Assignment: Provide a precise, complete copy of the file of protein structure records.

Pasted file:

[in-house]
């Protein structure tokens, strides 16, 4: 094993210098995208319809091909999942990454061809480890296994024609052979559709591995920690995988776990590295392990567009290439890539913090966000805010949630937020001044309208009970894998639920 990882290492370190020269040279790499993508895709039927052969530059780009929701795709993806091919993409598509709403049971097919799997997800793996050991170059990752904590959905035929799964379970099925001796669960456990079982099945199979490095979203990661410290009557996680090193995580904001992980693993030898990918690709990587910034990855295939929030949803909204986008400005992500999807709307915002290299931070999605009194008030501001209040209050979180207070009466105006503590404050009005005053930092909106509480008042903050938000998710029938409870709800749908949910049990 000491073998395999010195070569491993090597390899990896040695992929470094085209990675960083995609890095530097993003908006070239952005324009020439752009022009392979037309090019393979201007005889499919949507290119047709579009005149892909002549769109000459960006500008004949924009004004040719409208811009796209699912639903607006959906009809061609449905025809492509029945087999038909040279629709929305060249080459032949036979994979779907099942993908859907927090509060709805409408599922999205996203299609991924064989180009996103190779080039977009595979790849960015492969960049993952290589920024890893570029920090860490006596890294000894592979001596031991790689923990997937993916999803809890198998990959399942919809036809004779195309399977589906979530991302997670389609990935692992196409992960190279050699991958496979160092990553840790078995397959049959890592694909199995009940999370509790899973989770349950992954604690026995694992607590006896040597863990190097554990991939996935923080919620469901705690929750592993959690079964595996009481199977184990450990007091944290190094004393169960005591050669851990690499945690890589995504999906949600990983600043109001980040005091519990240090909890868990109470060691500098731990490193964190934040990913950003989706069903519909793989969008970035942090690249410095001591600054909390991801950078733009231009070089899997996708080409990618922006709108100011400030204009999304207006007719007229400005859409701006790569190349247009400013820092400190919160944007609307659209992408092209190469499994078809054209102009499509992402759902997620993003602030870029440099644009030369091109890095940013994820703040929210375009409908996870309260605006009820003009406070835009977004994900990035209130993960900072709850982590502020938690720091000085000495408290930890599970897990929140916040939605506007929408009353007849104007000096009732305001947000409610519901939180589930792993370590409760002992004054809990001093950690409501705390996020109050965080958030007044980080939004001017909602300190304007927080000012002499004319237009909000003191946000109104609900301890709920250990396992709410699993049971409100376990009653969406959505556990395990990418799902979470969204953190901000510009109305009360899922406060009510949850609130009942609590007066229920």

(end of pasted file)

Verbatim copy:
[in-house]
């Protein structure tokens, strides 16, 4: 094993210098995208319809091909999942990454061809480890296994024609052979559709591995920690995988776990590295392990567009290439890539913090966000805010949630937020001044309208009970894998639920 990882290492370190020269040279790499993508895709039927052969530059780009929701795709993806091919993409598509709403049971097919799997997800793996050991170059990752904590959905035929799964379970099925001796669960456990079982099945199979490095979203990661410290009557996680090193995580904001992980693993030898990918690709990587910034990855295939929030949803909204986008400005992500999807709307915002290299931070999605009194008030501001209040209050979180207070009466105006503590404050009005005053930092909106509480008042903050938000998710029938409870709800749908949910049990 000491073998395999010195070569491993090597390899990896040695992929470094085209990675960083995609890095530097993003908006070239952005324009020439752009022009392979037309090019393979201007005889499919949507290119047709579009005149892909002549769109000459960006500008004949924009004004040719409208811009796209699912639903607006959906009809061609449905025809492509029945087999038909040279629709929305060249080459032949036979994979779907099942993908859907927090509060709805409408599922999205996203299609991924064989180009996103190779080039977009595979790849960015492969960049993952290589920024890893570029920090860490006596890294000894592979001596031991790689923990997937993916999803809890198998990959399942919809036809004779195309399977589906979530991302997670389609990935692992196409992960190279050699991958496979160092990553840790078995397959049959890592694909199995009940999370509790899973989770349950992954604690026995694992607590006896040597863990190097554990991939996935923080919620469901705690929750592993959690079964595996009481199977184990450990007091944290190094004393169960005591050669851990690499945690890589995504999906949600990983600043109001980040005091519990240090909890868990109470060691500098731990490193964190934040990913950003989706069903519909793989969008970035942090690249410095001591600054909390991801950078733009231009070089899997996708080409990618922006709108100011400030204009999304207006007719007229400005859409701006790569190349247009400013820092400190919160944007609307659209992408092209190469499994078809054209102009499509992402759902997620993003602030870029440099644009030369091109890095940013994820703040929210375009409908996870309260605006009820003009406070835009977004994900990035209130993960900072709850982590502020938690720091000085000495408290930890599970897990929140916040939605506007929408009353007849104007000096009732305001947000409610519901939180589930792993370590409760002992004054809990001093950690409501705390996020109050965080958030007044980080939004001017909602300190304007927080000012002499004319237009909000003191946000109104609900301890709920250990396992709410699993049971409100376990009653969406959505556990395990990418799902979470969204953190901000510009109305009360899922406060009510949850609130009942609590007066229920």